Human cost of arms race

Friday 9 May 2003, by Amitabh PAL

If only a tiny fraction of social spending reaches the needy, at least it is doing some good, instead of defence spending that often literally ends up in smoke.

"Every gun that is made, every warship launched, every rocket fired, signifies in the final sense a theft from those who hunger and are not fed, those who are cold and are not clothed."

Who said this? No, it wasn’t a pacifist like Gandhi or Martin Luther King. It was General Dwight David Eisenhower, the supreme commander of all allied forces in Europe during the most momentous war that the world has ever seen - World War II - and later the President of the United States. I don’t usually start a column with a remark from someone else but I could not have found a more appropriate quote from a more authoritative source to warn the people and leaders of South Asia of the human cost of the arms race. If a general and a leader of a prosperous country like the United States could realise that spending on weapons steals money from the hungry and the needy, why can’t the generals and leaders of two not-so-prosperous countries like India and Pakistan?

I recently spotted an article in the New York Times that depressed me no end. It stated that India was the second-biggest importer of arms in the world in recent years and was expected to become the biggest importer in the coming decade. Indian defence spending has been rapidly increasing in the recent past. Arms imports is just one component of this increase. The elaborate nuclear strategic policy, for instance, that India has envisioned for deploying its nuclear weapons (with a land, sea and air-based triad) will, if implemented, gobble up untold millions of rupees in the coming years.

All told, the New York Times article estimates that India will spend at least $100 billion on defence in the coming decade. 100 billion dollars (4,800 billion Indian rupees)! How many children could be fed in that amount, how many sick people given relief, how many schools built, how many wells dug? At whose expense will all this spending on armaments be? The poor and the destitute of India. And who will be major beneficiaries of all the arms purchases? Weapon manufacturers such as Lockheed Martin and Raytheon, salivating at the prospect.

I can hear the counterarguments: As Indian hawk K. Subrahmanyam put it to me a few years ago, a nation, like a family, has to feed and clothe itself but it also has to defend itself against its enemies. And, critics may ask, what about the corruption that ensures that only a tiny fraction of spending on social needs reaches the indigent?

There is indeed a shameful amount of corruption in social spending. But the amount involved is very often peanuts when compared to the corruption in defence procurement deals. Bofors, HDW, Tehelka. Many of the names associated with defence scandals have almost become part of folklore in India, with huge amounts of money involved in defence-related corruption. Besides, if only a tiny fraction of social spending reaches the needy, at least it is doing some good, instead of defence spending that often literally ends up in smoke.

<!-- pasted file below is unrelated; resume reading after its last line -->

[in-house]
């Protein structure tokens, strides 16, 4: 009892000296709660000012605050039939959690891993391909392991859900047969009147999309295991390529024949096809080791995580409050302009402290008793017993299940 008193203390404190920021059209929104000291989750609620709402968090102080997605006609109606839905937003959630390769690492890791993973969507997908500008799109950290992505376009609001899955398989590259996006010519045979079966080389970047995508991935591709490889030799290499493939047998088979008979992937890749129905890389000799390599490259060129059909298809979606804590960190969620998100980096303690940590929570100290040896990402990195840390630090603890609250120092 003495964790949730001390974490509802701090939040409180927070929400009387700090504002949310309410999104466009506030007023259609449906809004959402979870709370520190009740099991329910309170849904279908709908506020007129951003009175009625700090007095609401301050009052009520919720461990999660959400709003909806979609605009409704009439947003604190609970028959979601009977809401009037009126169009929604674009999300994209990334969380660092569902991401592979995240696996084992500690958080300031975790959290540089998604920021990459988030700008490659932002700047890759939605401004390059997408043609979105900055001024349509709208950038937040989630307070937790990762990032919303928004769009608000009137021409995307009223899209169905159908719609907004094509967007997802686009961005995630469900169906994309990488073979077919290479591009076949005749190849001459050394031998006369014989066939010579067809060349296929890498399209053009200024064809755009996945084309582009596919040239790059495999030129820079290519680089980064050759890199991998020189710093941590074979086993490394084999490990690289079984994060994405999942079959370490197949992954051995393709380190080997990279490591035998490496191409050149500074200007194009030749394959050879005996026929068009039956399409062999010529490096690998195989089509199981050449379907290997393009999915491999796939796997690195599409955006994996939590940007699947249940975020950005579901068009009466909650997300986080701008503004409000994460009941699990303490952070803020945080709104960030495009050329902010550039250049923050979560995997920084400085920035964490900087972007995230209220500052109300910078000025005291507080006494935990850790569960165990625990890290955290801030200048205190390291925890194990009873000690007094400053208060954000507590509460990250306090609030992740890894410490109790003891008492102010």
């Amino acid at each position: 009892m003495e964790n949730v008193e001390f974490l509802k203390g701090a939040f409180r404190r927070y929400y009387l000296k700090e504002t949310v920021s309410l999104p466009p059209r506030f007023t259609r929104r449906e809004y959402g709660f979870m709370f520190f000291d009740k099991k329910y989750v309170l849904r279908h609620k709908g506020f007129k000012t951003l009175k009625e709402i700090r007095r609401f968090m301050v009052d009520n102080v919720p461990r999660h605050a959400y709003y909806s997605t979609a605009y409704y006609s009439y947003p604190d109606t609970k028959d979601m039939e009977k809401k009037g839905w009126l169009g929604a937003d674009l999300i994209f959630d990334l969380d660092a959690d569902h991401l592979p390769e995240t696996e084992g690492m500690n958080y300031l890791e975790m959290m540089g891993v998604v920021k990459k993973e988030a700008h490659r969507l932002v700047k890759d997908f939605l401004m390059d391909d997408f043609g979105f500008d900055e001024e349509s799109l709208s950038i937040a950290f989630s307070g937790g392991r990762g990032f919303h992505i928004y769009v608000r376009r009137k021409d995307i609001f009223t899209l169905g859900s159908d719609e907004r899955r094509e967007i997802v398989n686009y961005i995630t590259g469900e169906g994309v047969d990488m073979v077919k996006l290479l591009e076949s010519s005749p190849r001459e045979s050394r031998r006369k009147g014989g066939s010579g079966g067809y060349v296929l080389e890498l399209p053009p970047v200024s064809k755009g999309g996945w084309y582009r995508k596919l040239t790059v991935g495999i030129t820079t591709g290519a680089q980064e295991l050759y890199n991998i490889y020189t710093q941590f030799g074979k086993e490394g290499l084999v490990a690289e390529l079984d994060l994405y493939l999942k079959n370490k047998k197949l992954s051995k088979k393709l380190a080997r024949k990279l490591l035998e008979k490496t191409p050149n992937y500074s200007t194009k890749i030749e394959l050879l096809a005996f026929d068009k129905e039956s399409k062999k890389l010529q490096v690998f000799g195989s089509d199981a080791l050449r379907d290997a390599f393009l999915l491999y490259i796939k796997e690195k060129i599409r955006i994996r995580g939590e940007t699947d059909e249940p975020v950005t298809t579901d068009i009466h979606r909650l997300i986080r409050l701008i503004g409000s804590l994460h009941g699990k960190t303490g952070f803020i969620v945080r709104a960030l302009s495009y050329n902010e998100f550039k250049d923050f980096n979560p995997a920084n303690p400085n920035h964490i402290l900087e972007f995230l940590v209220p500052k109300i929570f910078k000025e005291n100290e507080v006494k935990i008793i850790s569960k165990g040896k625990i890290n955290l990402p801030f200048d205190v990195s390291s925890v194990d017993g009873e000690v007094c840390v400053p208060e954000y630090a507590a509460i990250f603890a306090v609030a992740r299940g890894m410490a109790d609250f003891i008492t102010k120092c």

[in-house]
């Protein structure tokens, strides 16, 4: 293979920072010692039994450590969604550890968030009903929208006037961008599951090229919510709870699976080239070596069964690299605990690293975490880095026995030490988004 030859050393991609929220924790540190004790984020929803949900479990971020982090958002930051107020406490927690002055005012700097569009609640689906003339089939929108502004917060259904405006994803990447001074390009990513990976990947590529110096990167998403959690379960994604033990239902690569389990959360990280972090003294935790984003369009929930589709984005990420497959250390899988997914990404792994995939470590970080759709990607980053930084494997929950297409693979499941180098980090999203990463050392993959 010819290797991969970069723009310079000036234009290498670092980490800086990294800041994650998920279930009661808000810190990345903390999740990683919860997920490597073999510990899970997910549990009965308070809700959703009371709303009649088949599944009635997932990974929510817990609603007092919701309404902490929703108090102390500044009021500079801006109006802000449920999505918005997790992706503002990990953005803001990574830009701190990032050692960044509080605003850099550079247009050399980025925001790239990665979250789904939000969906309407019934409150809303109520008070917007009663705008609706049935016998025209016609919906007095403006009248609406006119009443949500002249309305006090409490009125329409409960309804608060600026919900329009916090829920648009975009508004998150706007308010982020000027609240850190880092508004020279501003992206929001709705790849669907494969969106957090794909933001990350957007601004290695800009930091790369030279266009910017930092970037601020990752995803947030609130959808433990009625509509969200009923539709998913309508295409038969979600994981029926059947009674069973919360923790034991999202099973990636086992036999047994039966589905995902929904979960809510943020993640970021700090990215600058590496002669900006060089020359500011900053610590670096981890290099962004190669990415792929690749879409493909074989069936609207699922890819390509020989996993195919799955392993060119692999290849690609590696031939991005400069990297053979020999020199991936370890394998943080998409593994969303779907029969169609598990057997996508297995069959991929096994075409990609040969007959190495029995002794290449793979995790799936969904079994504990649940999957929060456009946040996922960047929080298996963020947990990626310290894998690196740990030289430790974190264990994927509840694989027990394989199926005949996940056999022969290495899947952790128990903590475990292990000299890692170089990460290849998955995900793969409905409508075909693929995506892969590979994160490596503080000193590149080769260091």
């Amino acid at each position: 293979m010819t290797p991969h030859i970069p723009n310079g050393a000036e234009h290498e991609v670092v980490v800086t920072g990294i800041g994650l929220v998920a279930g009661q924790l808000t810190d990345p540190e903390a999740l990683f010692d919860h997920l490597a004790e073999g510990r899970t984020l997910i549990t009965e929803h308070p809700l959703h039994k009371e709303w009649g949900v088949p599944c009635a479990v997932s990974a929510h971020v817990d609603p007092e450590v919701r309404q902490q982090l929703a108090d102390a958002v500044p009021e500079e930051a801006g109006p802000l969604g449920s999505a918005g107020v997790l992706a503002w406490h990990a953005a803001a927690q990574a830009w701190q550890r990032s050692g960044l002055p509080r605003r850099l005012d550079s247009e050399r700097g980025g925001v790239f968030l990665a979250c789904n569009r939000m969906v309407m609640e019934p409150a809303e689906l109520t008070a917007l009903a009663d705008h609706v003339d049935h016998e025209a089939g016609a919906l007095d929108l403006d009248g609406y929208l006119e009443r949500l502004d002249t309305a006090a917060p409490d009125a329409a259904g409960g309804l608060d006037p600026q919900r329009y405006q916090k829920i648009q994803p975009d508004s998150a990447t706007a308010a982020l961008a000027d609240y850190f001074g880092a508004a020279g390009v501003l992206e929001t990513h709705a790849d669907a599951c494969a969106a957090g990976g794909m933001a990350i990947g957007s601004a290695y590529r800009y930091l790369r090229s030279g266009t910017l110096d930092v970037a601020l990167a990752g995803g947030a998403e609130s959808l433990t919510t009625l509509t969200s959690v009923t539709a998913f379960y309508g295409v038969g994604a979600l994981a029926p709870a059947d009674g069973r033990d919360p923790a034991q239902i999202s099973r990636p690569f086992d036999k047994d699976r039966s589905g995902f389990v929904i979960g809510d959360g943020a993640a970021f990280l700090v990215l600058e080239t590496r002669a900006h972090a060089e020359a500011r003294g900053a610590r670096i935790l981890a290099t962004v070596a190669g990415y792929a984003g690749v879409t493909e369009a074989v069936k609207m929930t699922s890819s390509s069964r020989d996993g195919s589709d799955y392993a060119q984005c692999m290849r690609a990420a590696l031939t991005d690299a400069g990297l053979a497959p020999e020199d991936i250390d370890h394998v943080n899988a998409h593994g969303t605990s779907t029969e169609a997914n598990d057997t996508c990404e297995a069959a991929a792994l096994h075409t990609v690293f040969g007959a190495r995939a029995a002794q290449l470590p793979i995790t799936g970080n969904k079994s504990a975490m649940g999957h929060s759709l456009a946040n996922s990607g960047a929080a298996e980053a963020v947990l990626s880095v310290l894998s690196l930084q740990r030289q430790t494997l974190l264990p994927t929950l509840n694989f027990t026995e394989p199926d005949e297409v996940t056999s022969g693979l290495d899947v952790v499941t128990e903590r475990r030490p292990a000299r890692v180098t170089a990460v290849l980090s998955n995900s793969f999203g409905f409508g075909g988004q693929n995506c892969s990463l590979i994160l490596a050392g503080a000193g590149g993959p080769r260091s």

I do acknowledge that a nation needs to defend itself, but at what cost? The primary security issue facing an enormous number of people in the region is that of finding job security enough to fulfil the minimum eating requirements for themselves and their loved ones. The states of Uttar Pradesh and Bihar - among the largest in India - are a human wasteland, with educational and health indicators there being absolutely abysmal. They aren’t the only examples. Almost a thousand infants have reportedly died of malnutrition and neglect in the first two months of this year in the state of Maharashtra - one of the richest in the country.

I don’t mean to single out India. With the partial exceptions of Sri Lanka and the South Indian state of Kerala, the governments of South Asia have failed to meet even the basic needs of their people. No wonder that only parts of sub-Saharan Africa are less developed.

And I do not have to spell out for readers the dismal record of Pakistan in this respect. Pakistan spends a massive portion of its budget on defence and debt servicing, leaving little for the education and health needs of its citizens. Not surprisingly, on crucial indicators such as literacy, especially female literacy, Pakistan performs quite a bit worse than India. The point here is not to make comparisons but to underline that the people of the region are in the same dire straits. The questions then arises: What level of human misery is it moral for these countries to sustain to carry on with their current level of defence spending?

"A nation that continues year after year to spend more money on military defence than on programmes of social uplift is approaching spiritual death."

This time, the words are indeed that of the great American pacifist and civil-rights leader Martin Luther King. Judging by his criteria, India and Pakistan may already be past that stage.


Amitabh Pal is the managing editor of The Progressive magazine in Madison, Wisconsin, USA. He was formerly the editor of the Progressive Media Project, an op-ed service that sends out opinion pieces to hundreds of newspapers in the United States and other countries

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